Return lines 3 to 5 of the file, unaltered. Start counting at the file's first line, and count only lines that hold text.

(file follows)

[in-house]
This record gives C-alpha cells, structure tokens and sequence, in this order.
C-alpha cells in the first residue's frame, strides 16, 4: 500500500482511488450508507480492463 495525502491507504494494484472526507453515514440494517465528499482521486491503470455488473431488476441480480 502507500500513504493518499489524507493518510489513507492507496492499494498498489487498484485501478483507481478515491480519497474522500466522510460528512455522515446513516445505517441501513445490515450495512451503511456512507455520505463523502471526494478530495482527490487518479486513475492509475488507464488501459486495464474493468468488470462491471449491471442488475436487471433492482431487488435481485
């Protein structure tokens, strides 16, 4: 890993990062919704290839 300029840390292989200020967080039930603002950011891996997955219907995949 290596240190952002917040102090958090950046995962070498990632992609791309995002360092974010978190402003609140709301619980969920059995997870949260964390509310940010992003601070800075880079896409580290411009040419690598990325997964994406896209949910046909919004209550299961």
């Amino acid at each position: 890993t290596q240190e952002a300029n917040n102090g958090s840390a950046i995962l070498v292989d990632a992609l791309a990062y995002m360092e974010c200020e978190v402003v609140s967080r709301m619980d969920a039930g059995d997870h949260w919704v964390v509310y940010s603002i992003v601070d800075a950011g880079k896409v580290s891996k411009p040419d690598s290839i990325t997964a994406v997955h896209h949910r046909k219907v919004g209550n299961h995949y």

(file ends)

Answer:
C-alpha cells in the first residue's frame, strides 16, 4: 500500500482511488450508507480492463 495525502491507504494494484472526507453515514440494517465528499482521486491503470455488473431488476441480480 502507500500513504493518499489524507493518510489513507492507496492499494498498489487498484485501478483507481478515491480519497474522500466522510460528512455522515446513516445505517441501513445490515450495512451503511456512507455520505463523502471526494478530495482527490487518479486513475492509475488507464488501459486495464474493468468488470462491471449491471442488475436487471433492482431487488435481485
């Protein structure tokens, strides 16, 4: 890993990062919704290839 300029840390292989200020967080039930603002950011891996997955219907995949 290596240190952002917040102090958090950046995962070498990632992609791309995002360092974010978190402003609140709301619980969920059995997870949260964390509310940010992003601070800075880079896409580290411009040419690598990325997964994406896209949910046909919004209550299961």
């Amino acid at each position: 890993t290596q240190e952002a300029n917040n102090g958090s840390a950046i995962l070498v292989d990632a992609l791309a990062y995002m360092e974010c200020e978190v402003v609140s967080r709301m619980d969920a039930g059995d997870h949260w919704v964390v509310y940010s603002i992003v601070d800075a950011g880079k896409v580290s891996k411009p040419d690598s290839i990325t997964a994406v997955h896209h949910r046909k219907v919004g209550n299961h995949y």